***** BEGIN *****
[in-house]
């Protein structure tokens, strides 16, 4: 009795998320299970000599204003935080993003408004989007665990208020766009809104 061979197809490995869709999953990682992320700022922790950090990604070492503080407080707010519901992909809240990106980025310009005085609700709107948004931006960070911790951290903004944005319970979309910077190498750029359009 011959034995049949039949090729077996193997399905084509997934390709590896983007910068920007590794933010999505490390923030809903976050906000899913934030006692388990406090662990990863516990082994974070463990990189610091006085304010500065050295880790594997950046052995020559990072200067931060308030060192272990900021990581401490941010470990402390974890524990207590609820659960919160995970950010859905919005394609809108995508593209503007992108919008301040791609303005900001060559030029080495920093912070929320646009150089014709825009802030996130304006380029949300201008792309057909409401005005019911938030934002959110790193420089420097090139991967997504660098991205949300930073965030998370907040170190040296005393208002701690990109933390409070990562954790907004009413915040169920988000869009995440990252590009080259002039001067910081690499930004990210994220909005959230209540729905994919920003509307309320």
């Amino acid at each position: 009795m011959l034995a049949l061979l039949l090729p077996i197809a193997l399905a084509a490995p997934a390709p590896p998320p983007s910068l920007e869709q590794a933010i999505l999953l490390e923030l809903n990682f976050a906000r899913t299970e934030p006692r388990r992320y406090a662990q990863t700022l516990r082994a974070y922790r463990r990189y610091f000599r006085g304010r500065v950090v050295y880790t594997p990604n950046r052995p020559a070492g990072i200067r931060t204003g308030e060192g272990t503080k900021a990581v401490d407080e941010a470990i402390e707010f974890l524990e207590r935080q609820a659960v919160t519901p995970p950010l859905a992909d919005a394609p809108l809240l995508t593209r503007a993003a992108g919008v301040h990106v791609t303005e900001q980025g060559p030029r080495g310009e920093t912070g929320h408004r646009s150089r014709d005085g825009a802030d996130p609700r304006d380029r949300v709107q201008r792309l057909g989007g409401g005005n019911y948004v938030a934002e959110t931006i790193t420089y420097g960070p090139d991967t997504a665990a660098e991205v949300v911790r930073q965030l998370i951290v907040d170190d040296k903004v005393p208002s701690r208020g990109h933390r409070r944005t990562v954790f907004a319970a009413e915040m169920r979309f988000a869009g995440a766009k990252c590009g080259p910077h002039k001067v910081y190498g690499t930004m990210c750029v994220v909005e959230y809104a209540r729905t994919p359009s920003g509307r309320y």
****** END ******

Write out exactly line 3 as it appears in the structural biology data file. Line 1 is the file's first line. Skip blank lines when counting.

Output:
């Amino acid at each position: 009795m011959l034995a049949l061979l039949l090729p077996i197809a193997l399905a084509a490995p997934a390709p590896p998320p983007s910068l920007e869709q590794a933010i999505l999953l490390e923030l809903n990682f976050a906000r899913t299970e934030p006692r388990r992320y406090a662990q990863t700022l516990r082994a974070y922790r463990r990189y610091f000599r006085g304010r500065v950090v050295y880790t594997p990604n950046r052995p020559a070492g990072i200067r931060t204003g308030e060192g272990t503080k900021a990581v401490d407080e941010a470990i402390e707010f974890l524990e207590r935080q609820a659960v919160t519901p995970p950010l859905a992909d919005a394609p809108l809240l995508t593209r503007a993003a992108g919008v301040h990106v791609t303005e900001q980025g060559p030029r080495g310009e920093t912070g929320h408004r646009s150089r014709d005085g825009a802030d996130p609700r304006d380029r949300v709107q201008r792309l057909g989007g409401g005005n019911y948004v938030a934002e959110t931006i790193t420089y420097g960070p090139d991967t997504a665990a660098e991205v949300v911790r930073q965030l998370i951290v907040d170190d040296k903004v005393p208002s701690r208020g990109h933390r409070r944005t990562v954790f907004a319970a009413e915040m169920r979309f988000a869009g995440a766009k990252c590009g080259p910077h002039k001067v910081y190498g690499t930004m990210c750029v994220v909005e959230y809104a209540r729905t994919p359009s920003g509307r309320y």